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Saturday, July 23, 2016
COPD (Chronic Obstructive Pulmonary Disease)
C.O.P.D. and anesthesia
I need surgery to either improve my right kidney flow (Pelvo-ureteric junction obstruction) or possibly remove it. I have C.O.P.D and use a salbutamol inhaler occasionally. Is it possible for me to have anaesthesia safely - or is it possible for the surgery to be carried out with local anaesthesia?
Upper abdominal surgery - like kidney surgery - causes a decrease in lung function afterward. A person whose lung function is very poor can almost always get through the operation itself without any major breathing problems. The difficulties arise after the procedure, and will depend on how much "reserve" you have. This in turn requires an estimate of the severity of lung disease that you have. Persons with severe lung disease are breathless with minimal exertion or even at rest, have had to be in hospital one or more times for respiratory problems, regularly use medications like inhalers, antibiotics, theophylline and steroids, and may have to use oxygen at night or all through the day. Preoperative tests can help a little bit, but are notoriously inaccurate in predicting which people will do badly after abdominal surgery. Local anesthesia is not usually an option.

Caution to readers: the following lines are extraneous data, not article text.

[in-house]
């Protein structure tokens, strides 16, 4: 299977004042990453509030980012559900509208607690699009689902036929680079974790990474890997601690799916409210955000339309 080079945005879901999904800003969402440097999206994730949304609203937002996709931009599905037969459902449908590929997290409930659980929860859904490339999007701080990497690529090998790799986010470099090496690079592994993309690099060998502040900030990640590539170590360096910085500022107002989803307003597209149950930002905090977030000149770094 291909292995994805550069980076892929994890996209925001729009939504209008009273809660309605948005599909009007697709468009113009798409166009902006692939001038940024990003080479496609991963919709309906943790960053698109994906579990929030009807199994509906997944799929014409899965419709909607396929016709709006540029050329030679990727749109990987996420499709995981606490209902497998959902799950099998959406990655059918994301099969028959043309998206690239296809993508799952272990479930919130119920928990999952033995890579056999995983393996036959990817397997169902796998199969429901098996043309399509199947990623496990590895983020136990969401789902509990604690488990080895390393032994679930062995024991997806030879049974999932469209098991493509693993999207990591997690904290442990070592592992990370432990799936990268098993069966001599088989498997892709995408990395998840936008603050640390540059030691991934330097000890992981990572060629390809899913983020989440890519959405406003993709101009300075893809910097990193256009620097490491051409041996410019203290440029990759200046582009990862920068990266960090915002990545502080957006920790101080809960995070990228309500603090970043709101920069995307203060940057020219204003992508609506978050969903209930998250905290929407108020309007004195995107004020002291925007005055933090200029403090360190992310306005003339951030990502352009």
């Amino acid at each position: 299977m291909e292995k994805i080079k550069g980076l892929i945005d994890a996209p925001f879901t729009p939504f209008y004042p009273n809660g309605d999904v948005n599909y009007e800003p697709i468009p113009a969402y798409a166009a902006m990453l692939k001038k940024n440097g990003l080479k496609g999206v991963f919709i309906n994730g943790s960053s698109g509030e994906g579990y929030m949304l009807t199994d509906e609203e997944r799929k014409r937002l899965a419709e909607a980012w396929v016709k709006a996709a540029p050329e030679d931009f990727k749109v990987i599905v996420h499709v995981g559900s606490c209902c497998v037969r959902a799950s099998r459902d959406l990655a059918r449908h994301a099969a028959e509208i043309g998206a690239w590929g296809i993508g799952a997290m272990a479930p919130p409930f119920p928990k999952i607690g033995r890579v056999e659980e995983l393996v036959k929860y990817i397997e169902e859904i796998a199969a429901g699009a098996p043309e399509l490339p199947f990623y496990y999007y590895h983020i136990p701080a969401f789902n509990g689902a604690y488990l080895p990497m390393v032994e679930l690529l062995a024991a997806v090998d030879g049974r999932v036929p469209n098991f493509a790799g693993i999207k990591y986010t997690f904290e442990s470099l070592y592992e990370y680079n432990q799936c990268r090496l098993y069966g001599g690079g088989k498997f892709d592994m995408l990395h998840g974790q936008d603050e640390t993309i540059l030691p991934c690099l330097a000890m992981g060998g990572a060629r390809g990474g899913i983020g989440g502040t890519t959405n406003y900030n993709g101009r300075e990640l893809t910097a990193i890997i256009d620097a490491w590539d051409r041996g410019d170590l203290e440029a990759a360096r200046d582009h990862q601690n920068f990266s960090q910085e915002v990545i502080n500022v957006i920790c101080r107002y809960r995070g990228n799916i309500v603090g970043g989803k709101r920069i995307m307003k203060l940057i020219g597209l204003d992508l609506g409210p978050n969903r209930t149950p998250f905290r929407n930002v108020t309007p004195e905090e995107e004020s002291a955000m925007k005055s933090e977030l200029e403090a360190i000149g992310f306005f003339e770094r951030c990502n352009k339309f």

The main thing is to make sure that you are at your best before elective surgery. This means good nutrition and hydration, avoiding or treating any respiratory infection, using inhalers on a regular basis, and making sure other problems like diabetes or high blood pressure are properly treated. It goes without saying that you should quit smoking. So-called incentive spirometry may help after surgery to re-expand the lungs, small areas of which tend to collapse after general anesthesia and this type of surgery.
Gareth S Kantor, MD
Assistant Professor of Anesthesiology
School of Medicine
Case Western Reserve University